Of all the arguments why the individual mandate must be found unconstitutional, the one that seems to have the most emotional purchase among conservatives is the slippery slope argument. As Judge Vinson put it in his decision (p. 46), citing oral argument, if we accept the arguments for the insurance mandate’s being constitutional,
Congress could require that people buy and consume broccoli at regular intervals, not only because the required purchases will positively impact interstate commerce, but also because people who eat healthier tend to be healthier, and are thus more productive and put less of a strain on the health care system.
While lots of people have torn into this argument (and Charles Fried, inimitably but cogently, claims that it’s constitutional to make people buy broccoli but not to eat it), I don’t think anybody’s noticed that it clearly begs the question. It only makes sense if we already assume the insurance mandate is unconstitutional. If one assumes the opposite, it proves the opposite.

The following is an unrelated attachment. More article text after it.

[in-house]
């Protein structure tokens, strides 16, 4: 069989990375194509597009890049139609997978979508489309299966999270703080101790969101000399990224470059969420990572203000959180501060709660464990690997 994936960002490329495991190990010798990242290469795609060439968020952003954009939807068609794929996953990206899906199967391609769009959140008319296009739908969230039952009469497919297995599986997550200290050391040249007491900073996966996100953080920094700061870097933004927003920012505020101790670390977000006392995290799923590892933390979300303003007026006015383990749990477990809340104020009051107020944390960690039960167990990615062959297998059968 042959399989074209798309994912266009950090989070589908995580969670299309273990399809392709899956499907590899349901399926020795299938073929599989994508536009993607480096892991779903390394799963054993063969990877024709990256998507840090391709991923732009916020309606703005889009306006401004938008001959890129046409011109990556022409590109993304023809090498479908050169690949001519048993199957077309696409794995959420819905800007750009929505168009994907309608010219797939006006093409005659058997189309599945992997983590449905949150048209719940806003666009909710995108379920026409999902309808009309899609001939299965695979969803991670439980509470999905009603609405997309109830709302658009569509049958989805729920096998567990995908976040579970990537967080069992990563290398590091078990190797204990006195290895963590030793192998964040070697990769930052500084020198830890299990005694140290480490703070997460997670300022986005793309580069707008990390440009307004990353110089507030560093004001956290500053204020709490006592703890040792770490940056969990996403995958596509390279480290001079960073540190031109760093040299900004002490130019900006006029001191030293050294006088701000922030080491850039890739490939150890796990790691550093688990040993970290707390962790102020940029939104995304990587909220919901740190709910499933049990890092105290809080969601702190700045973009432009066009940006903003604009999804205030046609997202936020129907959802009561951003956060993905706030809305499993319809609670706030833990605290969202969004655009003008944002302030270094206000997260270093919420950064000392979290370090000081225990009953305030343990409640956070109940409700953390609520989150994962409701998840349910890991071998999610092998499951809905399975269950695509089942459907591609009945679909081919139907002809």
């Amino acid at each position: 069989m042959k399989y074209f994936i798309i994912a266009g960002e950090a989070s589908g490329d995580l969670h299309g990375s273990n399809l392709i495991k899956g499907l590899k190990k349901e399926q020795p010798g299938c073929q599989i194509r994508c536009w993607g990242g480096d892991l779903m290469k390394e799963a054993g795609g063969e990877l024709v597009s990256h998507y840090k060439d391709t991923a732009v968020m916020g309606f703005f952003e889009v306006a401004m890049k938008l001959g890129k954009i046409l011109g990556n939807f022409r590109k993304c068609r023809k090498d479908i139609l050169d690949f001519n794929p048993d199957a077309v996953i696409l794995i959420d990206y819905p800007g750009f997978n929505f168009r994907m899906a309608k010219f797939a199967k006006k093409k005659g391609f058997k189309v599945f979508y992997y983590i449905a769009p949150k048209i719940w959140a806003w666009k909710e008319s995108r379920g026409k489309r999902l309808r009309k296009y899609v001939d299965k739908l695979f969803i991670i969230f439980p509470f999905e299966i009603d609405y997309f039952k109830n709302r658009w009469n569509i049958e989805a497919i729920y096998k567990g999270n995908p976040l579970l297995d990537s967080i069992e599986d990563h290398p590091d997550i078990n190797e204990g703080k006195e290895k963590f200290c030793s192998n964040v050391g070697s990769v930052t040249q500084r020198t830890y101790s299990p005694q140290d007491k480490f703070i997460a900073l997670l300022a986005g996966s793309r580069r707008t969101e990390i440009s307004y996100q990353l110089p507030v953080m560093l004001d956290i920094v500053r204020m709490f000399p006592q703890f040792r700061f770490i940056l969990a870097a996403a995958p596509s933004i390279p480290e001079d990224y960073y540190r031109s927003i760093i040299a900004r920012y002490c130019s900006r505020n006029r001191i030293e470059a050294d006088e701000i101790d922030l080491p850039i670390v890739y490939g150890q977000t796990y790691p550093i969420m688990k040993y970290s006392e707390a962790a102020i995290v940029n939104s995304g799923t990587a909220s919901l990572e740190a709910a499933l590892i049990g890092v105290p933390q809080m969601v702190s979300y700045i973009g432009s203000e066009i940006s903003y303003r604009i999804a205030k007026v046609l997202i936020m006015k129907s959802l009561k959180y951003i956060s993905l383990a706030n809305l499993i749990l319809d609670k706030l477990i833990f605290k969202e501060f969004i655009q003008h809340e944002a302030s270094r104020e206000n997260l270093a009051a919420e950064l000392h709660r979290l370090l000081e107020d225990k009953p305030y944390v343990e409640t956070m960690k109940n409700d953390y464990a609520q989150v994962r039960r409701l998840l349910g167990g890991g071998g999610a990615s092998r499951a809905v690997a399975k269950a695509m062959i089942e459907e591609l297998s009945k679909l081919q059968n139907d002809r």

Upholding the Affordable Care Act is supposed to open the floodgates for regulation of all kinds of personal things that are none of government’s business on the following logic: the legislature (though strangely for a fundamental liberty argument, only the one in Washington—it’s a Commerce Clause argument), which has previously refrained from the broccoli mandate only because it thought such things unconstitutional, will now know that its power is unchecked. But this assumes that the insurance mandate was always unconstitutional and that Congress knew it. And that begs the question.